Many parents struggle with the question of ‘how do I get my kids to clean?’. Let’s face it – not many people out there actually WANT to clean (parents included), and the last thing you want to do is tidy up after the kids as well as cleaning the rest of your home without their help. So, how can you get your kids interested in keeping their home clean, and help them form good habits for later in life?
Read on to find out…
1. Remove cleaning as a punishment
Cleaning can easily develop a negative association in our minds when it is used as a punishment. By removing cleaning as a punishment, children are far more likely to want to help and get involved with tidying up and won’t be associating it with bad behaviour.
2. Teach children about cleaning on a hygienic level
Children, especially young children, may not understand the reasons behind why we clean and keep our homes tidy. Explaining to children about how germs travel, how bugs can nest in that pile of dirty clothes, insects can crawl all over the dirty dishes, and how bad smells can be avoided could be the key to them understanding why cleaning is so important.
3. Make cleaning a competition
If your kids are competitive, this could be a healthy way to help develop that aspect of their personality. You could give the child who tidies the most a little extra playtime or a treat to encourage the kids to get the cleaning done.
4. Give your children different options
Providing different options to your children can be a great way to encourage your kids to tidy up. Try suggesting a one or the other method – for example, they can either put their toys back into the toy box or clean off the kitchen table after lunch. This can help them feel like they’ve made the decision, rather than you telling them what to do.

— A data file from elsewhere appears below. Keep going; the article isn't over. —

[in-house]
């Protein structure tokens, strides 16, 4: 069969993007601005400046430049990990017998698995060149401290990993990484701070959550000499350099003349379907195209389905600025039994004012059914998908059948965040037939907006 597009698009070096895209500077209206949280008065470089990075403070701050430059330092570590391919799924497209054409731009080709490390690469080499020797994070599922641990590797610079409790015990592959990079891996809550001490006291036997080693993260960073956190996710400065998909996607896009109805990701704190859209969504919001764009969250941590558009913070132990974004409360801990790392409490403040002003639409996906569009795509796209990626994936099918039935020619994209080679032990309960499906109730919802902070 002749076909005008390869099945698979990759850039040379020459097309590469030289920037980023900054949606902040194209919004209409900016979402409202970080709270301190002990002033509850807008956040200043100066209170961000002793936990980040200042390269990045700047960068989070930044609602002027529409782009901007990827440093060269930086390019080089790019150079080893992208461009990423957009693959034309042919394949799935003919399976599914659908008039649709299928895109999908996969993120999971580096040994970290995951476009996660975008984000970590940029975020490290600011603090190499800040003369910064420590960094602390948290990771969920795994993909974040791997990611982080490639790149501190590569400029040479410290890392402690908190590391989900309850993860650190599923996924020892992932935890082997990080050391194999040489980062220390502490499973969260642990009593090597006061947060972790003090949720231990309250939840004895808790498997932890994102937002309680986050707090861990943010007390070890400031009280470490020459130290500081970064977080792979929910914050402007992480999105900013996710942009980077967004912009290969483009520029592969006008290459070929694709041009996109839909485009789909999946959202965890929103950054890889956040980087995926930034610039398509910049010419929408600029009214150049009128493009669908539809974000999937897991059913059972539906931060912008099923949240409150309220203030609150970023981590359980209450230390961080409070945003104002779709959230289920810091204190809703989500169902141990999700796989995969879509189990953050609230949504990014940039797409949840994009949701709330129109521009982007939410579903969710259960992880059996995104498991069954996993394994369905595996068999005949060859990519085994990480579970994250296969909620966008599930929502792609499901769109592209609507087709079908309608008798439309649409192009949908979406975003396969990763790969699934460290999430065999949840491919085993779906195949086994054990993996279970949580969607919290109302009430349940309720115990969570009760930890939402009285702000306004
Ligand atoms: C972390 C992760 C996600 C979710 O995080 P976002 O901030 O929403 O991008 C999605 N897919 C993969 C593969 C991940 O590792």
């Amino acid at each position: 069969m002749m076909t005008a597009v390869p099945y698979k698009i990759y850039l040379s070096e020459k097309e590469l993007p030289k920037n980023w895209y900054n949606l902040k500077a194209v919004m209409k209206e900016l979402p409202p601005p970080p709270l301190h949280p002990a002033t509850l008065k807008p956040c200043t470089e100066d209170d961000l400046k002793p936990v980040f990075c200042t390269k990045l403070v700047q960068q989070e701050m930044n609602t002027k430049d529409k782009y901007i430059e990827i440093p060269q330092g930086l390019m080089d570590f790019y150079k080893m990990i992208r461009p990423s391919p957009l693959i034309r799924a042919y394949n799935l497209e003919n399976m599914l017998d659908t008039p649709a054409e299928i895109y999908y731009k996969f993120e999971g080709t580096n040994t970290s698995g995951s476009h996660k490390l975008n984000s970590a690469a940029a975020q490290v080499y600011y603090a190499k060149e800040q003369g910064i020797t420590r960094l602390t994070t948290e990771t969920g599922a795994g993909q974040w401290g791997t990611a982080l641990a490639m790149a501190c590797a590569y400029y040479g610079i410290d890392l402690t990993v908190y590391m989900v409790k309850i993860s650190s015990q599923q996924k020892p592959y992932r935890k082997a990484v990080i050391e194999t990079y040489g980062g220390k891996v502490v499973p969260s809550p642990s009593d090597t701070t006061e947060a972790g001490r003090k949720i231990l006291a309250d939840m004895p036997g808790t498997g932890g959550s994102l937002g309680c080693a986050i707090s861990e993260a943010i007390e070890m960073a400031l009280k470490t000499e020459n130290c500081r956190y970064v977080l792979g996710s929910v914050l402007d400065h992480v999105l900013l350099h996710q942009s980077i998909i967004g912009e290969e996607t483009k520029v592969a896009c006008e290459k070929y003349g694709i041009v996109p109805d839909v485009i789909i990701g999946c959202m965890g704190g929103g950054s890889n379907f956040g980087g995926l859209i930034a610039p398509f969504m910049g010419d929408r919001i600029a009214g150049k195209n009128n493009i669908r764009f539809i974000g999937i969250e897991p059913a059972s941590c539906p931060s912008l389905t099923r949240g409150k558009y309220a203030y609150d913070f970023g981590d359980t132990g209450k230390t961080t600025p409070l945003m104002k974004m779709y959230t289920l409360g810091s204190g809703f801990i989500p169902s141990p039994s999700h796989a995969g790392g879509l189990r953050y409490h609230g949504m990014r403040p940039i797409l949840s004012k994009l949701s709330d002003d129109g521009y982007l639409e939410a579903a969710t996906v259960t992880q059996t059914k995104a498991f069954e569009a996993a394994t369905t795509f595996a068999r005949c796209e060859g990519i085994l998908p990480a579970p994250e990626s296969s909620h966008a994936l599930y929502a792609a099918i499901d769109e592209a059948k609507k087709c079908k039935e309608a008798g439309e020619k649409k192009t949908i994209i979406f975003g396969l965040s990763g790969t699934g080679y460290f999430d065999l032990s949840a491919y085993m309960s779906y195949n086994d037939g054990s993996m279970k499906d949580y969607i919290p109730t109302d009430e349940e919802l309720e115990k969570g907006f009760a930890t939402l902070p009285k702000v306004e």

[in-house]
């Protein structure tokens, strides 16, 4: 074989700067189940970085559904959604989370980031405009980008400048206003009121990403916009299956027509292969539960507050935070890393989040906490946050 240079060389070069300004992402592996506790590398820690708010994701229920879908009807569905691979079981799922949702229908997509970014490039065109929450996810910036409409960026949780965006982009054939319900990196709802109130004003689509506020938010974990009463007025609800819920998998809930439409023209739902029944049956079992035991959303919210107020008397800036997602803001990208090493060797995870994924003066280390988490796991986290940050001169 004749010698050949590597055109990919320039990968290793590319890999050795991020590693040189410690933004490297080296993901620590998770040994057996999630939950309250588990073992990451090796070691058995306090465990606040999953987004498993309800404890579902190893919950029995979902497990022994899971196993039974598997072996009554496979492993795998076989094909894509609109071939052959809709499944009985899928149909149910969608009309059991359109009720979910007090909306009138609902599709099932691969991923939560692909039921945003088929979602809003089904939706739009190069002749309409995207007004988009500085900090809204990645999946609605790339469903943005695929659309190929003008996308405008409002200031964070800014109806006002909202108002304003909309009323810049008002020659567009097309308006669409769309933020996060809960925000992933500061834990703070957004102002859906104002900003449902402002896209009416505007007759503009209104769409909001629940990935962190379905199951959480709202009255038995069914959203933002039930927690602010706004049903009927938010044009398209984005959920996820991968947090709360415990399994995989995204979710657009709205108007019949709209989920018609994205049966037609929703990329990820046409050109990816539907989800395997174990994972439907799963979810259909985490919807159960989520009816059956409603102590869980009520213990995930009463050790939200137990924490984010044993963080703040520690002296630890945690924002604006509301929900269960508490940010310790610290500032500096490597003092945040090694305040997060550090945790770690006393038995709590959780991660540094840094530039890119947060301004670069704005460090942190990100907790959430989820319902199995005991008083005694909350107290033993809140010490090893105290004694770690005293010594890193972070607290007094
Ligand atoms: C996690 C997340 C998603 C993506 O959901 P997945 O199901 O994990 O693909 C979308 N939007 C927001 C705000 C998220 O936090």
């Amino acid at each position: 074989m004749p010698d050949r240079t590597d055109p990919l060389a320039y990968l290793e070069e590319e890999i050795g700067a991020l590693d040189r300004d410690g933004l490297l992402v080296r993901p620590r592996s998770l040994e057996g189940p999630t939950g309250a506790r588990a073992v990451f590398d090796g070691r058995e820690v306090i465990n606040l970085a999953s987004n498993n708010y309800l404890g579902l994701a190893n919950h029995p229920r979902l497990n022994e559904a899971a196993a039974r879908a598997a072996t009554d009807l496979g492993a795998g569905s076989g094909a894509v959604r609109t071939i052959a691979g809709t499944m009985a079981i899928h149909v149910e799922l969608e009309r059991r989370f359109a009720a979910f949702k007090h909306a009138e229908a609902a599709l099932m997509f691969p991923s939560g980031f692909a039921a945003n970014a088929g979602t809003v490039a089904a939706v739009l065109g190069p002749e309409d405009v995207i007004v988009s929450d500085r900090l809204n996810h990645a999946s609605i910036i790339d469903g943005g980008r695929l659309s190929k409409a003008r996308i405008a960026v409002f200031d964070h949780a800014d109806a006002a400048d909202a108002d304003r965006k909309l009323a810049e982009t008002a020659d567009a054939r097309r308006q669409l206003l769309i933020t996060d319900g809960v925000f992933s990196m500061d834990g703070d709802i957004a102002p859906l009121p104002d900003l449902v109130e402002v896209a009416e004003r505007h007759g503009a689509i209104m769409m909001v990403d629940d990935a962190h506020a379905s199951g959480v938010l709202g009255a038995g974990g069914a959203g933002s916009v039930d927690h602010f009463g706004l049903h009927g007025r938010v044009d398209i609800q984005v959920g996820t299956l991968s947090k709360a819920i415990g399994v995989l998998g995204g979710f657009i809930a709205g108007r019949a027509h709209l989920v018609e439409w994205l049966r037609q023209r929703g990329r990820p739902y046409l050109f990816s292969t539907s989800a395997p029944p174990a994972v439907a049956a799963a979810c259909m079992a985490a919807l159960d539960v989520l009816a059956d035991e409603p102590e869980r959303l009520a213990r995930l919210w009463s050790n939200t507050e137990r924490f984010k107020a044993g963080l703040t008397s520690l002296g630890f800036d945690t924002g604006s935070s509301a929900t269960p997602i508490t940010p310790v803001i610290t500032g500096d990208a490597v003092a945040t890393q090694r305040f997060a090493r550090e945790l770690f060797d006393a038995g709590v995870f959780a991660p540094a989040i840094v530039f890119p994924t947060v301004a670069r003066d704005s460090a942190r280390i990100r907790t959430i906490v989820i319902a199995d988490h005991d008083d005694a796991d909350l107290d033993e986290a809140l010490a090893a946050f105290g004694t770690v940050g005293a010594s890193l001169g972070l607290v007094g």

5. Clean as a family
Cleaning as a whole family ensures that no one is singled out to do the chores, and everyone is pulling their weight. When children see the rest of their family involved in the household chores, they’re far more likely to get involved and help as to not feel left out.
6. Don’t try to ‘fix’ what your child has done
If your children have worked hard to tidy, the last thing they want to see is you going and fixing any small mistakes, such as a toy placed back in the wrong box. If your child sees you doing the work afterwards, why would they want to do it in the first place? Instead, show them that you’re grateful for the hard work they’ve done in cleaning up. It’s really not a massive deal if the doona has a few creases in it after the bed is made.
Children can be stubborn - especially when it comes to more work and less play! Following our tips may give you some great ideas to try at home if you’re kids aren’t big fans of keeping things neat and tidy.